Wednesday, May 20, 2009

Missing: thousands of bees and an adventuresome new queen

I was told several times when starting this adventure that we are "bee-HAVERS" not "bee-KEEPERS."

Queen Elizabeth's hive swarmed yesterday and it was a magnificent (though exasperating) sight. I checked the hives for swarm cells as I described in my last 2 posts and was sure I didn't see any last Saturday, but Queen Bess and her ladies in waiting hid one from me.

I came home for lunch yesterday, checked the fish in the water barrel we keep for the bees (bees like rainwater and the fish eat the mosquito wigglers). Said hello to my brother in law, Charlie, who was working on our back deck, and went in for a sandwich. It was a gorgeous spring day, we've had heaps of rain and unusually cool weather lately, but yesterday was one of those crystalline May days when everything looks possible.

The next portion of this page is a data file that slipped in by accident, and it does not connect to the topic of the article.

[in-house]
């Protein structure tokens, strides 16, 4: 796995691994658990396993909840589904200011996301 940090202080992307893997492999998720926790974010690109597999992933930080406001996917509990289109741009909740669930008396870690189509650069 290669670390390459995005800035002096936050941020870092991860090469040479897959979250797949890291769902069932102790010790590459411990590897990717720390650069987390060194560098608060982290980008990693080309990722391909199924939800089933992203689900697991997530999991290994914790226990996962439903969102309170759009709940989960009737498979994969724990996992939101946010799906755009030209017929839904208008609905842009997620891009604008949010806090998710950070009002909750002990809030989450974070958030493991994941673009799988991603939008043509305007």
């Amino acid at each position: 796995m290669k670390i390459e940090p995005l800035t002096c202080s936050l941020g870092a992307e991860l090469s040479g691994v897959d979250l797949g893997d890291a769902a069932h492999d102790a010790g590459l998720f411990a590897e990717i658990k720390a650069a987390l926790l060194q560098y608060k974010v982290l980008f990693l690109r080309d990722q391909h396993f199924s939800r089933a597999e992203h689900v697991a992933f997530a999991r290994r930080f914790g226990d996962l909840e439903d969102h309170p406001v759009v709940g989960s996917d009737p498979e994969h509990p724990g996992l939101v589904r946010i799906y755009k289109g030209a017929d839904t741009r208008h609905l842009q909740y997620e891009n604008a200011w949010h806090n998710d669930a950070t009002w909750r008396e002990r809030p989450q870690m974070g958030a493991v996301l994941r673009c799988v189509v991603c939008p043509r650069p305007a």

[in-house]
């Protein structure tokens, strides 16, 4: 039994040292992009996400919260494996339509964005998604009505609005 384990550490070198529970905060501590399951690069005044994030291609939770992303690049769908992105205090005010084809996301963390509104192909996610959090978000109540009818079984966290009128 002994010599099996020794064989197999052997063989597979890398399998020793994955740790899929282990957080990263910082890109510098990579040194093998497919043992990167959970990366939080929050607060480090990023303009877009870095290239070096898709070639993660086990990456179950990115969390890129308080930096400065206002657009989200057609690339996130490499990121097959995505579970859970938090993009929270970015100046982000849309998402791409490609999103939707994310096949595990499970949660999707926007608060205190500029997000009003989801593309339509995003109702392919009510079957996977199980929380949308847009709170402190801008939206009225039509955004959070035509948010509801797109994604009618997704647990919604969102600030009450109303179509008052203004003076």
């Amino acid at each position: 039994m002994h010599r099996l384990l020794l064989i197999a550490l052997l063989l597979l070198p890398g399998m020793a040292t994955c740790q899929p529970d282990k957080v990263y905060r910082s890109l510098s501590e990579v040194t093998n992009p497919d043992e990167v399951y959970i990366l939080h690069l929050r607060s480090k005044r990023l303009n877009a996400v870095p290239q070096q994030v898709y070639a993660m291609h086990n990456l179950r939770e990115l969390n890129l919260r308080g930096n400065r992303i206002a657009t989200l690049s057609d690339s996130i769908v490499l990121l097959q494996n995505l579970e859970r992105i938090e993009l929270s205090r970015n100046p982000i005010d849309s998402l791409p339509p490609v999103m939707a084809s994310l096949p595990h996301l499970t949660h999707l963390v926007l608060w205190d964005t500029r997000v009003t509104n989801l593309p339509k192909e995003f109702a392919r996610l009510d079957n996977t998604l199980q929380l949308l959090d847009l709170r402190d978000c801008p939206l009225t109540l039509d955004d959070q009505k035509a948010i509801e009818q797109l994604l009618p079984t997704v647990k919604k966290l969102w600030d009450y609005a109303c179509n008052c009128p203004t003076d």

So must have thought the new queen, daughter of Queen Elizabeth, whom we will call "Mary Queen of Scots" for the historical Queen Eliz I's rival. I was inside eating my sandwich when Charlie yelled, "you'd better come out here- your bees are acting crazy."

I ran out and the air was literally full of bees, thousands of them careening around the yard in a chaotic vortex. They were marching out of the hive in a river flow and taking wing. If you looked up at the sky you could see them high up at tree top level, swirling. And the BUZZING - it made the hair stand up on the back of my neck. I stood in the middle of it and the feeling was electric.

In about 5 minutes they all balled together about 50 feet up in a tulip poplar tree - not a very easy spot from which to reclaim them as many beekeepers succeed in doing. The queen alights and waits, the other bees cluster around her and scouts go out to find another hive spot. They come back and dance their information to the group and somehow, mysteriously, they decide which place sounds best and they go.

When I got home from work yesterday evening they were gone. The hive still has a small crew of bees (how many I don't know. Why do some stay? How do they know who leaves?), plus Queen Elizabeth should still be there. I haven't checked yet.

I felt like I'd witnessed a birth. I was elated and exhausted all afternoon.

And while I am sad my work force took flight I am also thrilled that I got to witness it - and since the larger point of this for me is to increase the bee population, then things are good.